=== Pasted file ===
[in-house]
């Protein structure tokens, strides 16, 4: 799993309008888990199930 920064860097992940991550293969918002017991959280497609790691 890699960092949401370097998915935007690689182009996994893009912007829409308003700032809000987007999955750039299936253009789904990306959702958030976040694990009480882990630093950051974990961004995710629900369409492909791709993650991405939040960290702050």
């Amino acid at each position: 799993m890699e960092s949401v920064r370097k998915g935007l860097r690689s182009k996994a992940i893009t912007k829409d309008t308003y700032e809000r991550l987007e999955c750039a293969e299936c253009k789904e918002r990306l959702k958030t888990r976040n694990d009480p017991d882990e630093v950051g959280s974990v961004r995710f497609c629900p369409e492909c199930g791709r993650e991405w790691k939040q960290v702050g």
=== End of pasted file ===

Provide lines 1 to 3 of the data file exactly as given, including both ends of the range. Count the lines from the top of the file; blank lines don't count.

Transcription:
[in-house]
């Protein structure tokens, strides 16, 4: 799993309008888990199930 920064860097992940991550293969918002017991959280497609790691 890699960092949401370097998915935007690689182009996994893009912007829409308003700032809000987007999955750039299936253009789904990306959702958030976040694990009480882990630093950051974990961004995710629900369409492909791709993650991405939040960290702050």
């Amino acid at each position: 799993m890699e960092s949401v920064r370097k998915g935007l860097r690689s182009k996994a992940i893009t912007k829409d309008t308003y700032e809000r991550l987007e999955c750039a293969e299936c253009k789904e918002r990306l959702k958030t888990r976040n694990d009480p017991d882990e630093v950051g959280s974990v961004r995710f497609c629900p369409e492909c199930g791709r993650e991405w790691k939040q960290v702050g």